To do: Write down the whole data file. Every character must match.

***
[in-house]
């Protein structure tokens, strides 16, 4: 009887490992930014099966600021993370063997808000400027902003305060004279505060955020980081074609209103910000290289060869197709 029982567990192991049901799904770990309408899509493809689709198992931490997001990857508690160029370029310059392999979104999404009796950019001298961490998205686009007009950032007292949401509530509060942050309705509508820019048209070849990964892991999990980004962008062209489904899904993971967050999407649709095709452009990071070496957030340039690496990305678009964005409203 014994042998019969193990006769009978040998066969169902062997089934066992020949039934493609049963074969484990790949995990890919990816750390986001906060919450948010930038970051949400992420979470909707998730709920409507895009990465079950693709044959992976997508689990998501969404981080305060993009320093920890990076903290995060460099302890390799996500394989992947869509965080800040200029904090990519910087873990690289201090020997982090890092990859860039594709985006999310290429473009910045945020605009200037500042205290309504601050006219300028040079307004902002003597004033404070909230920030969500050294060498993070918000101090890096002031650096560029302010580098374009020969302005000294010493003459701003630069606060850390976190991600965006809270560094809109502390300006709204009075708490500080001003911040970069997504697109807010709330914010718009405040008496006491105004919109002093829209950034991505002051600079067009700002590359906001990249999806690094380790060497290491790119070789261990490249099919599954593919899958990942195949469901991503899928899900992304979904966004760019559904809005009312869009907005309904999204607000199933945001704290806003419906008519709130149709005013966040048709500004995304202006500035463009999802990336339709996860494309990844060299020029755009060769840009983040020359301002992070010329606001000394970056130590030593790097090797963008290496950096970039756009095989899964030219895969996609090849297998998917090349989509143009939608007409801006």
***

[in-house]
């Protein structure tokens, strides 16, 4: 009887490992930014099966600021993370063997808000400027902003305060004279505060955020980081074609209103910000290289060869197709 029982567990192991049901799904770990309408899509493809689709198992931490997001990857508690160029370029310059392999979104999404009796950019001298961490998205686009007009950032007292949401509530509060942050309705509508820019048209070849990964892991999990980004962008062209489904899904993971967050999407649709095709452009990071070496957030340039690496990305678009964005409203 014994042998019969193990006769009978040998066969169902062997089934066992020949039934493609049963074969484990790949995990890919990816750390986001906060919450948010930038970051949400992420979470909707998730709920409507895009990465079950693709044959992976997508689990998501969404981080305060993009320093920890990076903290995060460099302890390799996500394989992947869509965080800040200029904090990519910087873990690289201090020997982090890092990859860039594709985006999310290429473009910045945020605009200037500042205290309504601050006219300028040079307004902002003597004033404070909230920030969500050294060498993070918000101090890096002031650096560029302010580098374009020969302005000294010493003459701003630069606060850390976190991600965006809270560094809109502390300006709204009075708490500080001003911040970069997504697109807010709330914010718009405040008496006491105004919109002093829209950034991505002051600079067009700002590359906001990249999806690094380790060497290491790119070789261990490249099919599954593919899958990942195949469901991503899928899900992304979904966004760019559904809005009312869009907005309904999204607000199933945001704290806003419906008519709130149709005013966040048709500004995304202006500035463009999802990336339709996860494309990844060299020029755009060769840009983040020359301002992070010329606001000394970056130590030593790097090797963008290496950096970039756009095989899964030219895969996609090849297998998917090349989509143009939608007409801006």